In IGN AU
July 25, 2020
Talking Point: Using Tasmania as the setting for Rockstar’s next Grand Theft Auto video game will help bolster the states cultural and creative industries.
HAVEN’T you ever wanted to zoom around the virtual city streets of Hobart in an Ocelot Pariah? Maybe explore deep into Tasmania’s Wilderness World Heritage Area to find out what mysterious beasts roam its depths.
You could always become a real estate mogul and snatch up luxurious properties all across the state. Or, just perform ruthless bank robberies, evade police capture and build up your reputation within the murky criminal underbelly of Tasmania.
This is all hypothetical and dastardly fictitious, mind you, but with the many facets of its infrastructure and possibilities for ingenious virtual world-building, why couldn’t our little island state be the setting for a AAA, world-renowned video game?
For a gamer, there’s nothing more satisfying than exploring a beautifully polished world designed with such character and charisma, and, using Rockstar Games for example – the publishers behind the notoriously popular Grand Theft Auto series – their world design is second to none.
Rockstar’s most profitable game, and the second best-selling video game of all time, GTAV, released way back in 2013 and absolutely blew up! In just 24 hours of sales, the game itself generated over US$815 million, breaking multiple Guinness World Records, and by 2018 had gross revenue of six billion dollars.
Attributed to the game’s popularity is its virtual world, San Andreas, a fictional representation of Southern California, and it’s these massive, fluid and well-designed playgrounds that keep player enthralled and immersed in titles like this.
Bringing a game like GTA to Tasmania would greatly benefit us in two distinct ways: providing the already flourishing game development companies down here with collaborations and further funding to assist and/or take the reins on world design elements. And secondly, further showcase Tasmania as an iconic tourism destination, highlighting its culture and creativity by way of the “Video Game Tourism” phenomenon.
Investing in Tasmania’s video game industry would see indie publishers who are already making a name for themselves being able to work alongside the iconic Rockstar Games, while also facilitating a future for top-tier developers in the state.
With the likes of Myriad Game Studios, Secret Lab, Giant Margarita, Forgotten Isle Studios and Tas Game Makers thriving in Tasmania, in attempts to nurture these companies and also encourage and grow future studios to choose our state as a base of operations, using Rockstar as a platform to showcase the state in an incredibly popular video game is the perfect incentive.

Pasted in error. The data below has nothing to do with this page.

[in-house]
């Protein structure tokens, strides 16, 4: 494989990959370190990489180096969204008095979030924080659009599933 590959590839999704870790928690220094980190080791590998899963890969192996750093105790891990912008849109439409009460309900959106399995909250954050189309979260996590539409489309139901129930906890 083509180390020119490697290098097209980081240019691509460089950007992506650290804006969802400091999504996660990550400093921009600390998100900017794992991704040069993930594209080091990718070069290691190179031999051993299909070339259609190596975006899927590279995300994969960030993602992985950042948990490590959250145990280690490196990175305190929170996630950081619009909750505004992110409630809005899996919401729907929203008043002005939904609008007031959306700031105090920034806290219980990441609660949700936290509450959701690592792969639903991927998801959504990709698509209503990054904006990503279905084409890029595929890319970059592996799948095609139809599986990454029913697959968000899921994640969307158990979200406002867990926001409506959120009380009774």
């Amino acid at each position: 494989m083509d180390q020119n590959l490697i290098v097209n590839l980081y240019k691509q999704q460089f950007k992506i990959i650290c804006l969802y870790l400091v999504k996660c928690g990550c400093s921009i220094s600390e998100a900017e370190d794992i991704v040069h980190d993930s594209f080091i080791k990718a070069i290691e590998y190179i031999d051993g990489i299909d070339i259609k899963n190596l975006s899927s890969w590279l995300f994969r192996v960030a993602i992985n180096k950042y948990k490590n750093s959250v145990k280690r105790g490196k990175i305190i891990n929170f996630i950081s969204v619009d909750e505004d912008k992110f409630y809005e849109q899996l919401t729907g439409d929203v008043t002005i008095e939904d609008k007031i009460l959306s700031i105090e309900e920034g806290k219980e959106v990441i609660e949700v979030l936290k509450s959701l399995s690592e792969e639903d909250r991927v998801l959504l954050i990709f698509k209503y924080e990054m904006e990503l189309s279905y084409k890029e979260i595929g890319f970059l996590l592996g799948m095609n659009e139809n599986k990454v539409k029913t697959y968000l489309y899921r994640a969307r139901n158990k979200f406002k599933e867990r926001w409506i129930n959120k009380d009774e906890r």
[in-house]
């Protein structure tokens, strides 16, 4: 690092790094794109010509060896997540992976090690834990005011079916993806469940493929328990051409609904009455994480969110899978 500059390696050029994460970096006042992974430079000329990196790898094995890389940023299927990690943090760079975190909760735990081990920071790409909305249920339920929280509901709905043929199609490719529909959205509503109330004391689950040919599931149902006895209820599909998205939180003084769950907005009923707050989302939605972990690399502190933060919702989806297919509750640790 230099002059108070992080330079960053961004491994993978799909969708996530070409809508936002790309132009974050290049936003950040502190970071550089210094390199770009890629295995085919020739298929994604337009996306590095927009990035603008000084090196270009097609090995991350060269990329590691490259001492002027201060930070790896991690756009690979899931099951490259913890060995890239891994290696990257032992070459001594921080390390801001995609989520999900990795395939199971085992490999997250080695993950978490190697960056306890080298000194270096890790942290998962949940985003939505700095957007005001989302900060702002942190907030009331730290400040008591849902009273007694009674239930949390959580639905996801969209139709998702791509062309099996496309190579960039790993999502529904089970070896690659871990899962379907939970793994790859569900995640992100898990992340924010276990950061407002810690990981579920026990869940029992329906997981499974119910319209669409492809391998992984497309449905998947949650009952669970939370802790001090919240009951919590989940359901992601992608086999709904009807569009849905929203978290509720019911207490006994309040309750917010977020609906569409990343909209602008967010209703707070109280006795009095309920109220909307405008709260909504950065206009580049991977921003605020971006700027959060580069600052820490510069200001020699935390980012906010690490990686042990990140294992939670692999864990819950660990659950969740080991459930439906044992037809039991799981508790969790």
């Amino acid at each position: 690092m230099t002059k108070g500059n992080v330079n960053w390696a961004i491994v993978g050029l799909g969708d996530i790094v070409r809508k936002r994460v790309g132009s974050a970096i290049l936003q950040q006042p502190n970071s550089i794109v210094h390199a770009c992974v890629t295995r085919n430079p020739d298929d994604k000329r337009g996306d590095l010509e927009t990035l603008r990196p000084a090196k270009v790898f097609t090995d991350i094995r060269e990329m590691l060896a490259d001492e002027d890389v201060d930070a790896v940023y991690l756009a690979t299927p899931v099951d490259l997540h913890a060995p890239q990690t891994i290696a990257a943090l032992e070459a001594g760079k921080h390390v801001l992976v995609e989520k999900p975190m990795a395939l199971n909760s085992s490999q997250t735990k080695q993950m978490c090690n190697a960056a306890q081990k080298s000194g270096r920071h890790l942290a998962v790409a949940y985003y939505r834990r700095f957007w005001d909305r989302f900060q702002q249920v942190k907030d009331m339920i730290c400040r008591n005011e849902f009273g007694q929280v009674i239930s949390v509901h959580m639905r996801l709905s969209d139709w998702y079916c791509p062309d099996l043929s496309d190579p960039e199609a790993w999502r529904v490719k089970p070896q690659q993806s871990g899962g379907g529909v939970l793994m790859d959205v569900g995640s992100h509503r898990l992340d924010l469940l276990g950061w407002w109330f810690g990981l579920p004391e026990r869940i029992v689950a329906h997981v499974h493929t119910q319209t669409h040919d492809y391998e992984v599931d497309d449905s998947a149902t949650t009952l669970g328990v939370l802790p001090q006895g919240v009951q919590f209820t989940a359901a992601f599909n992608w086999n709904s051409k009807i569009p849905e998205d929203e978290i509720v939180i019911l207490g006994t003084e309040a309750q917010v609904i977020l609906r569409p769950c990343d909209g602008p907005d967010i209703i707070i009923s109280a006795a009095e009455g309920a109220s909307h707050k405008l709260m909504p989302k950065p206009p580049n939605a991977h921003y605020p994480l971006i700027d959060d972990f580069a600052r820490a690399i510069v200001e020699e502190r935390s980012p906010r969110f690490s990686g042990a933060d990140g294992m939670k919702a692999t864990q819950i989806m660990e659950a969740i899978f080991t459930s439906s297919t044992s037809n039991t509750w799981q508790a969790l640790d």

In the game’s initial stages of development, building and recreating the virtual world of Tasmania requires many moving parts, from virtual mapping and structural layouts, narrative design, texturing, graphical and visual effects, all the way to publishing and distribution.
This endeavour requires creative, optimistic and passionate people who all aspire to make beautiful content, while also working toward highlighting Tasmania and it’s creative and cultural video game development industry.
Furthermore, tourism can be generated from almost any avenue now. As we see iconic destination like Hobbiton in New Zealand and Dubrovnik from the Game of Thrones series, they all reap the many benefits from their film and television appearances; the same can be said for video games.
Take the Assassin’s Creed series for example; developers Ubisoft design breathtaking worlds, and what’s more, they’re historically accurate representations of gorgeous periods lost in time.
From Renaissance Italy to Ancient Egypt. New England during the American Revolution to Greece suffocating throughout the Peloponnesian War. People specifically seek out these destinations when they travel to countries they’ve seen virtually – learning of an area’s cultural history and all its creative and artistic landmarks.
I myself felt a lot more comfortable navigating London when I visited in 2017, shortly after I’d spent countless hours roaming its virtual streets from the AC game set within the Victorian Era of 1868. To my surprise, a vast majority of landmarks were still intact and all the more breathtaking in real life.
I’m also not alone here, because according to Statista, over 2.6 billion people worldwide enjoy video games of some sort – that’s around one-third of the entire population – and with further funding into growing this industry in Tasmania, the creative arts and tourism industry will help put us on the map.
In saying all this, not only does this opportunity provide gamers from all corners of the world a unique look at what Tasmania is capable of in terms of its creative and digital design, but it also incentivises tourists to stop off and soak in those remarkable and recognisable sights.
Will Boddy is an avid gamer and an advocate for Tasmania’s involvement in the gaming industry.